“The creative process is far too often inspired by our most painful experiences rather than our most inspiring ones. It would not be a stretch to say that for many artists, authenticity and tragedy are inseparable,” Erwin Raphael McManus writes in The Artisan Soul: Crafting Your Life Into a Work of Art.

If I could erase the bad memories; the moment the doctor closed the door after informing my daughter her five-year-old son had cancer, the sight of my husband in a hospital bed after stent surgery, the five long seconds of disbelief when I discovered him unresponsive in his chair— would I? Would I delete those moments? After all, it is those vivid memories that bring a piercing ache to my chest, a single sob choked back, the threat of tears in a public place.

Perhaps my latest creative project answers that question. When I decoupaged the top of an old desk, I chose photos, newspaper clippings and words that inspired and lifted me. I glued the word Miracle next to my grandson’s photo, not because we were given a miracle healing, but because his presence in our life, however short, was the miracle.


God was there in all of it…in every single moment. While I thought my heart was breaking in two when my husband died, it was actually breaking wide open, allowing me to become a different person. In those dark months that followed, I knew instinctively what I needed, and I turned to God. He walked before me and with me.

I revel in the good memories of those people who have gone Home before me. I am grateful for the loved ones who are still here. I count myself blessed.

But no, I would not erase a slew of bad memories to risk losing even one good moment. Those memories made me who I am, they are a part of me, and I will not apologize for mentioning them.


beautiful things, creativity, David, death, grief, love, mother, paper, things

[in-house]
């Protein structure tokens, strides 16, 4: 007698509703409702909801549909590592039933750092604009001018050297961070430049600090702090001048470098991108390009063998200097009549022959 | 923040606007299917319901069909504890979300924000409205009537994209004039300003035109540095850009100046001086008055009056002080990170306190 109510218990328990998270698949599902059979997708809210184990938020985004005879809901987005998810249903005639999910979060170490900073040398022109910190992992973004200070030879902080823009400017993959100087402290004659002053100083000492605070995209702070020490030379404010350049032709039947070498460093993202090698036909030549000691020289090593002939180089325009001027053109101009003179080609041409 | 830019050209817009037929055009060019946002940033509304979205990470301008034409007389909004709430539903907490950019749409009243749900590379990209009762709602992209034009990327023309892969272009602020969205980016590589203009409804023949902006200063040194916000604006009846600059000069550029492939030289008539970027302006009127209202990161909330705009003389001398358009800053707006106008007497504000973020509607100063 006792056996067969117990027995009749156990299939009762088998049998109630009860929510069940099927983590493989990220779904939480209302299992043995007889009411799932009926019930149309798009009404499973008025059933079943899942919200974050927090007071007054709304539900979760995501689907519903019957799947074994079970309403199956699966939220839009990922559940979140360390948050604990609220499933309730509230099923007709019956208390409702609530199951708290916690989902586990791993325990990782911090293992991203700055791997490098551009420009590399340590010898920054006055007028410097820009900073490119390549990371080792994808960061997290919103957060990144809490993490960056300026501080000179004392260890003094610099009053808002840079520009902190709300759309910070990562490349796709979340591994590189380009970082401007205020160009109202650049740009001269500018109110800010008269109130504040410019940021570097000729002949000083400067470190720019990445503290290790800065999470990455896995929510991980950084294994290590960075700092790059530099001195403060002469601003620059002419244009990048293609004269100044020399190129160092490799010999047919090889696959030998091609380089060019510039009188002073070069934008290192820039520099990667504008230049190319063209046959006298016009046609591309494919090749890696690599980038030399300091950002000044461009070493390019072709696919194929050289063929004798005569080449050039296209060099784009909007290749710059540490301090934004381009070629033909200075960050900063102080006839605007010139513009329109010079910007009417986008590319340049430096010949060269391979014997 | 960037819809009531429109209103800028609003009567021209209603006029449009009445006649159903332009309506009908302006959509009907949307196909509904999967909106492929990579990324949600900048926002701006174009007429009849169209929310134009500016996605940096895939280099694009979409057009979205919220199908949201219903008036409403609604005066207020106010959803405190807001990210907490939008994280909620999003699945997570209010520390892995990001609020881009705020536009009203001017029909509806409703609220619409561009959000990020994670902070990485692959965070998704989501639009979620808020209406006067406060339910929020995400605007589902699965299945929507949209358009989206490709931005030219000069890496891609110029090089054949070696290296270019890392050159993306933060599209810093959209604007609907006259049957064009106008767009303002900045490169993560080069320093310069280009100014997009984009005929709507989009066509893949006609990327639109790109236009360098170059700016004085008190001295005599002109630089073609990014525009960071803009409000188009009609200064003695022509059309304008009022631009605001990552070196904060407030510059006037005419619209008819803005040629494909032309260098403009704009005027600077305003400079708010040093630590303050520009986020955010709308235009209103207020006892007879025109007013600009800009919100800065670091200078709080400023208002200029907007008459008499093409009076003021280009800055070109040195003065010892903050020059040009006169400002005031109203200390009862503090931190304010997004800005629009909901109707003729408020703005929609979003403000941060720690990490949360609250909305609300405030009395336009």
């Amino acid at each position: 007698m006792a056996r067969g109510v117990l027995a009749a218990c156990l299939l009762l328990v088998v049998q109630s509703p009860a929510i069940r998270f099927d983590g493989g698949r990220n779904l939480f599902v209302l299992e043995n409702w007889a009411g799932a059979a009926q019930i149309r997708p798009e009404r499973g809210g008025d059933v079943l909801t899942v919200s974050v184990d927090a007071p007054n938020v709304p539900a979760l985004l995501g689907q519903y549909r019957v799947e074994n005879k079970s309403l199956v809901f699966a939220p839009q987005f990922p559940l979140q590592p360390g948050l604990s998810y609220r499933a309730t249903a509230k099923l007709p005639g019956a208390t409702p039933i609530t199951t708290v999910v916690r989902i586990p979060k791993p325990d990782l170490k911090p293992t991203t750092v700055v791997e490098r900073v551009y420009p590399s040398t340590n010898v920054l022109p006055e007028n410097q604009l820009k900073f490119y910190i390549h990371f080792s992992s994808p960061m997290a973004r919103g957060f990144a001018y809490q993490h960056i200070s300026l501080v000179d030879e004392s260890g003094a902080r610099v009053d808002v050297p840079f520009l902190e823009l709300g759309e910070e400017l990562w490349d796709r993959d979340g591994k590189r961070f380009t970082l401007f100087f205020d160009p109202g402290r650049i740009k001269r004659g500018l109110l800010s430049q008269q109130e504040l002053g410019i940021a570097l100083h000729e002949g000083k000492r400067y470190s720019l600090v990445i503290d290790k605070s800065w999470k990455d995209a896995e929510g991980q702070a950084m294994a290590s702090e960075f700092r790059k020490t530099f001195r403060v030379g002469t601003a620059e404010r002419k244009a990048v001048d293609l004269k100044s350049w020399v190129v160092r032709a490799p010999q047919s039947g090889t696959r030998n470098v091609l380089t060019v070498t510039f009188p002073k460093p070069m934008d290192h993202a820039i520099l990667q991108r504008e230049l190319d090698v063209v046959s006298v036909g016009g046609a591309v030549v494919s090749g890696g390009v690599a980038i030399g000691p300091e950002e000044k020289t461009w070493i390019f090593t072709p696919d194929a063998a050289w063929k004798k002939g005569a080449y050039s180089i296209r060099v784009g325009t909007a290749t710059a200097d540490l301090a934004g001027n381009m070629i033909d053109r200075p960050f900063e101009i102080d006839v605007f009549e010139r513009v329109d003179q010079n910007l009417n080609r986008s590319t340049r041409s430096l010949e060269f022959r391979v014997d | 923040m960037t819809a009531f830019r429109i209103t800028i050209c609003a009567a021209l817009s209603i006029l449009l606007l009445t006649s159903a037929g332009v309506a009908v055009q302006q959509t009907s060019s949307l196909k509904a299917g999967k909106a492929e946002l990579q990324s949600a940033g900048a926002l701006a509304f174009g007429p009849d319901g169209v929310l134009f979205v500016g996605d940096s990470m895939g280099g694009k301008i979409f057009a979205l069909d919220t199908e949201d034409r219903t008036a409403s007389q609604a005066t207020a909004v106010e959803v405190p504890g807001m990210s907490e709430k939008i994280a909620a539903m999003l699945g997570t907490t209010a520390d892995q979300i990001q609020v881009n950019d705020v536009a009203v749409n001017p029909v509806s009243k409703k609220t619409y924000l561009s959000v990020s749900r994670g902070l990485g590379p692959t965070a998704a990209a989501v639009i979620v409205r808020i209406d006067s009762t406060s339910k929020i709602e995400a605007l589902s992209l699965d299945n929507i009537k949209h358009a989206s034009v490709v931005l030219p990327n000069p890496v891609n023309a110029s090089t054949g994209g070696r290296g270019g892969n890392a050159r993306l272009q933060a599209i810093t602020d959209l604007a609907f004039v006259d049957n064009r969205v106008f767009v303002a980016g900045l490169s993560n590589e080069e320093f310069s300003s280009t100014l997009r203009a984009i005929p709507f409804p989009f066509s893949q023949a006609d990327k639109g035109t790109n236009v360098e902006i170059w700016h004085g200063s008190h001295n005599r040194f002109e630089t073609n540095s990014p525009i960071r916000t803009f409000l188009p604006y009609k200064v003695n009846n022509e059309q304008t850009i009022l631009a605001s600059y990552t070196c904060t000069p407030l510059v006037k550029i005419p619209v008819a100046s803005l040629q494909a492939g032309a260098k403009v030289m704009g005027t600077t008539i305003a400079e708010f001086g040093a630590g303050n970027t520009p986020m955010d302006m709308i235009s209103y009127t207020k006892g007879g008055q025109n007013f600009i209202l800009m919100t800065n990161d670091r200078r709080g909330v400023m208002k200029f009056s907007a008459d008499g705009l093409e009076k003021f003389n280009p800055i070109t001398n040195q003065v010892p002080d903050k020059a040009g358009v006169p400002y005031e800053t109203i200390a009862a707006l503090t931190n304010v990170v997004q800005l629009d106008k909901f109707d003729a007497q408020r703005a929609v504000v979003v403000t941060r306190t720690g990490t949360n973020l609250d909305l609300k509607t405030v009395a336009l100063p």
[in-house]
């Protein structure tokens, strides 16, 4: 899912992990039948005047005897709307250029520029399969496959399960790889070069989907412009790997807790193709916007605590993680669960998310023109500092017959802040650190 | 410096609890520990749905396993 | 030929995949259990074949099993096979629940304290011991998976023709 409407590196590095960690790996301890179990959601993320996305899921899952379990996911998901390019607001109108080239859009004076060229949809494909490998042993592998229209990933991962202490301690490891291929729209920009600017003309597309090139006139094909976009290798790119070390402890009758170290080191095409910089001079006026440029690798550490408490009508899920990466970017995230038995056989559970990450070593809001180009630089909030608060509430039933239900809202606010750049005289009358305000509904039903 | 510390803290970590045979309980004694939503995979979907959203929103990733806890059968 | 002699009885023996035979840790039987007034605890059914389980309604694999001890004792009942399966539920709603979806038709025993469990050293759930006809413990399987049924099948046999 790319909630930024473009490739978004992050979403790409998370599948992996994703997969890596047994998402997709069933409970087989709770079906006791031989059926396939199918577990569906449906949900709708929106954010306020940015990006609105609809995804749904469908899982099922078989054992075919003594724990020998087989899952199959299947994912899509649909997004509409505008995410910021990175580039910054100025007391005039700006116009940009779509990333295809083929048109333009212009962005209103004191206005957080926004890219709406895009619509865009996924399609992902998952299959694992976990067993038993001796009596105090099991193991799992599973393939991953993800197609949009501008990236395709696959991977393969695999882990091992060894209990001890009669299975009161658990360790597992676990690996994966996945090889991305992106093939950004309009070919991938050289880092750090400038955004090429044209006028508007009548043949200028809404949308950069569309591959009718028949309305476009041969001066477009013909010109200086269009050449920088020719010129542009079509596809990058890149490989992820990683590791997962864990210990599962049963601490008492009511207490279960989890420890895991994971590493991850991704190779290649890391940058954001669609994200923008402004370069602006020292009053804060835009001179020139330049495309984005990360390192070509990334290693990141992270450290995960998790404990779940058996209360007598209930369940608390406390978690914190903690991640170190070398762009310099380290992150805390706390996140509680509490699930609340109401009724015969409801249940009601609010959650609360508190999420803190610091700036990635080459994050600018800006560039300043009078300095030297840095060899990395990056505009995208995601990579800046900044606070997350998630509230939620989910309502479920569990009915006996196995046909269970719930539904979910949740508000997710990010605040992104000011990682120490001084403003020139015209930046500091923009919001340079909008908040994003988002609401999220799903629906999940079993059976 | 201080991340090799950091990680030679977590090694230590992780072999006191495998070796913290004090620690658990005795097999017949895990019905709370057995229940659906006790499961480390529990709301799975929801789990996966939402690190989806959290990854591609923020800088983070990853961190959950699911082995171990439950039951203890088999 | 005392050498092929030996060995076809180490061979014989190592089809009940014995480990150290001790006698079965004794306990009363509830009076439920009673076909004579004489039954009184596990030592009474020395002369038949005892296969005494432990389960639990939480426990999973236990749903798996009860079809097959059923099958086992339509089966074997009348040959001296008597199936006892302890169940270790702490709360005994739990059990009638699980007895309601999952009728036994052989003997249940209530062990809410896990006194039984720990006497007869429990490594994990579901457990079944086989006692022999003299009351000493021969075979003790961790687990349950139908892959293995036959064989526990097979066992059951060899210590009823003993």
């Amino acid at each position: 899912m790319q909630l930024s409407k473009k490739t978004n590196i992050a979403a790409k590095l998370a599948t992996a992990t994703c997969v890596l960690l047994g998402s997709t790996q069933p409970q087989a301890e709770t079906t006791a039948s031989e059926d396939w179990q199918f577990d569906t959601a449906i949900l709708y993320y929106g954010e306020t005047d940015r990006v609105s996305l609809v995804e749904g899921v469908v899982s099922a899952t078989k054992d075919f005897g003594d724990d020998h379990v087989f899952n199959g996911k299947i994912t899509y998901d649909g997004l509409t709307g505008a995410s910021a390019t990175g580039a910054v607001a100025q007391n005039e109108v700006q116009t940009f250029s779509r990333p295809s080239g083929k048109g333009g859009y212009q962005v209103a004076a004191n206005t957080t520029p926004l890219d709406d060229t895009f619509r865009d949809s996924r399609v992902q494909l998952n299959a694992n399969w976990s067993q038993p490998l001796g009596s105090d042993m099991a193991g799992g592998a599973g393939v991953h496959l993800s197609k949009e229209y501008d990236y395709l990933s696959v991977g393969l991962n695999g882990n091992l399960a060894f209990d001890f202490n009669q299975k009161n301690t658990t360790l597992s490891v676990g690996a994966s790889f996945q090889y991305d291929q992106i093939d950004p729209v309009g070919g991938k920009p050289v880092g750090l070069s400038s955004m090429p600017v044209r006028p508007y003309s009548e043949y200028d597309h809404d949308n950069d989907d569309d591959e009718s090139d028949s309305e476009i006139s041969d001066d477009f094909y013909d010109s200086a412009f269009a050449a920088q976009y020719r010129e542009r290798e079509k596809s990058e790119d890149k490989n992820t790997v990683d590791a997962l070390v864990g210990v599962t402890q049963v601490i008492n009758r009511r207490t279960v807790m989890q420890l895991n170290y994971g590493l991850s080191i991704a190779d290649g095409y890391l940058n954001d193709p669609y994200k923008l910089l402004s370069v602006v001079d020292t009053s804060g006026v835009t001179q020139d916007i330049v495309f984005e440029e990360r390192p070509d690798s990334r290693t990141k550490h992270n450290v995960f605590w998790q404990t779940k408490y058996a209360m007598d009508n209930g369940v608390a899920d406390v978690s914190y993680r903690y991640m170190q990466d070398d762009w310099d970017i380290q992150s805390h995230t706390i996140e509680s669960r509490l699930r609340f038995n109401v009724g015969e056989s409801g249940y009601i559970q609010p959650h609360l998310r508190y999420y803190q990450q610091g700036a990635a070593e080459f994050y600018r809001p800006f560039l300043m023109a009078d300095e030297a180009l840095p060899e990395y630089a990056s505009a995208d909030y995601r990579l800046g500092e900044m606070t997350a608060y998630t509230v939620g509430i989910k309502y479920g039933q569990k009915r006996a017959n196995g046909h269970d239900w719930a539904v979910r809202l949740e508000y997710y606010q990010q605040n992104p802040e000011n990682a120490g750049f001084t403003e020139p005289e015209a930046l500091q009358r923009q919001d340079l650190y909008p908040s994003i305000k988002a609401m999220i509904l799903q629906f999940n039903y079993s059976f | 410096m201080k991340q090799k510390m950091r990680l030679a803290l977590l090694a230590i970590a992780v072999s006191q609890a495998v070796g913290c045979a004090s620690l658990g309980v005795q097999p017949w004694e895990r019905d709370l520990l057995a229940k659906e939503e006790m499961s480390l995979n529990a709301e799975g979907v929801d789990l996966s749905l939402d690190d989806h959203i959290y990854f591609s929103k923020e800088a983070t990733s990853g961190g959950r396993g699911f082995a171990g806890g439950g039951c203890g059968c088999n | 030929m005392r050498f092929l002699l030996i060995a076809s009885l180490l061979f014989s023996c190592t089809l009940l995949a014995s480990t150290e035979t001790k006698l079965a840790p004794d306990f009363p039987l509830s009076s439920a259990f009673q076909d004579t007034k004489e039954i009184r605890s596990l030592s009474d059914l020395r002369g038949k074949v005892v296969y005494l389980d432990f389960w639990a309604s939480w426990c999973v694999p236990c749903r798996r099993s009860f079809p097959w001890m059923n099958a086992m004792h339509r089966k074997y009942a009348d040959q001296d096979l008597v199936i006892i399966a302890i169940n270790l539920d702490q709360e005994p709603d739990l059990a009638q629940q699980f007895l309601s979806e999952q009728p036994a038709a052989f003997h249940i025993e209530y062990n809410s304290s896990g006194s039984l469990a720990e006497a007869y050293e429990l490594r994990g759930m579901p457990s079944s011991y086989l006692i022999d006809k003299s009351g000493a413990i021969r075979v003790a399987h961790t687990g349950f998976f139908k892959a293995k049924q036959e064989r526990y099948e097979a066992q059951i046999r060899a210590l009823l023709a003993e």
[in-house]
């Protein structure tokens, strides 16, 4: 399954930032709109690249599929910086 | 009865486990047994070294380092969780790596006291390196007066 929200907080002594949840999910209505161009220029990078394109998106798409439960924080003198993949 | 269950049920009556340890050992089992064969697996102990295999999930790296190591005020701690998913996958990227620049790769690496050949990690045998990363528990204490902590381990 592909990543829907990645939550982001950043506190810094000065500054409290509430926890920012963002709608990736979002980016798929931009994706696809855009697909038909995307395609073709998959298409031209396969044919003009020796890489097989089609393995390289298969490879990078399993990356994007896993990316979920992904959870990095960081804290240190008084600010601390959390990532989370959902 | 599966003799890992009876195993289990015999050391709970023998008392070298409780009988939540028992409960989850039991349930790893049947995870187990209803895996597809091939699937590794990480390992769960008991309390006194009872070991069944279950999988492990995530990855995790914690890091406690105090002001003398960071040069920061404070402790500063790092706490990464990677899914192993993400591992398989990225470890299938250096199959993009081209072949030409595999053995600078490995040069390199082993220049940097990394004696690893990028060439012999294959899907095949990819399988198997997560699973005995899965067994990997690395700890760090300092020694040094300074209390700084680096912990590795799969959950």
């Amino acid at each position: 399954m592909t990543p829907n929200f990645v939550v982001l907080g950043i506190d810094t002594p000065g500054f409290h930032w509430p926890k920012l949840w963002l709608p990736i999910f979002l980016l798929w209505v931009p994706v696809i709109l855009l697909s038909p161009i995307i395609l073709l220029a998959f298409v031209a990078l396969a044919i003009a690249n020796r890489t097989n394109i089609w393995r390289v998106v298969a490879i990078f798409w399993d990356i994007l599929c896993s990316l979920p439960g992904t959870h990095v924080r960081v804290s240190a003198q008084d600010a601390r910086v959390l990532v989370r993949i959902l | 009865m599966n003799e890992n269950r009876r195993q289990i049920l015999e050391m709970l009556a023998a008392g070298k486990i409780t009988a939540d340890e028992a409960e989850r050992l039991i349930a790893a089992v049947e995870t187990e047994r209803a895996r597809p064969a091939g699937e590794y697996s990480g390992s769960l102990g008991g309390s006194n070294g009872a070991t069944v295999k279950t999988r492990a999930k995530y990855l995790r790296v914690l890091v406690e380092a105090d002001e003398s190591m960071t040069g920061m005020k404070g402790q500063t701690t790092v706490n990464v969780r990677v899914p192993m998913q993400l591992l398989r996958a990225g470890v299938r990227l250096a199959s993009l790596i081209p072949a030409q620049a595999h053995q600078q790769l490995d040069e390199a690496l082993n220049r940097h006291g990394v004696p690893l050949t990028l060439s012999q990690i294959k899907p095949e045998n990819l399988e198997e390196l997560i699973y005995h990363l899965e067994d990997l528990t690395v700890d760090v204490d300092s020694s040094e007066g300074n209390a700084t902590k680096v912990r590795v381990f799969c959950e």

What We Keep

What do the things we choose to keep say about us?

I recently shared a mixed media piece I created using objects that had either been my mother’s or reminded me of my mother, a project directly related to the theme of my upcoming book, Called to Be Creative.

Most of the those small mementos had been stored away in drawers and boxes. I love having them displayed where I can see them  now. Since then, I’ve been collecting items that remind me of my husband David; things like the last piece of jewelry he purchased for me, the tiger pin I wore when I was a waitress at Sambos, (where we met), and our 25th anniversary newspaper announcement. I’m planning an artist-facilitated “Memory Mixed Media” program at my workplace in February, when I’ll complete the project.

With all the talk today of the Kon-Mari method of decluttering and the value of simplifying our lives and homes, why save any memorabilia at all? These art pieces take me on a sentimental journey, reminding me of two very special people I loved, the mother who was the muse for my creativity, and the husband who encouraged me to spread my wings and fly in my endeavors.

What does it say about me that when I faced a move to a 760-square foot house in the summer of 2018, I easily parted with thousands of items; pieces of furniture, clothing, hundreds of books, home decorations small and large, but sifting through piles of paper, files, photos, and letters seemed an impossible task? At least two of the things I chose to keep, my mother’s cabinet and trunk, were with the intention of storing other things.

What does it mean that I saved every letter my mother had ever written me, the few my father did, and many I’ve received from siblings?

Until the winter of 2017, I hadn’t re-read Mom’s letters, but as I prepared to write a book chronicling the creative legacy she’d left behind, I did. In fact, I immersed myself in all things Mom, re-reading letters, her memory book, and notebooks, searching for nuggets of wisdom, like this, to share in the manuscript.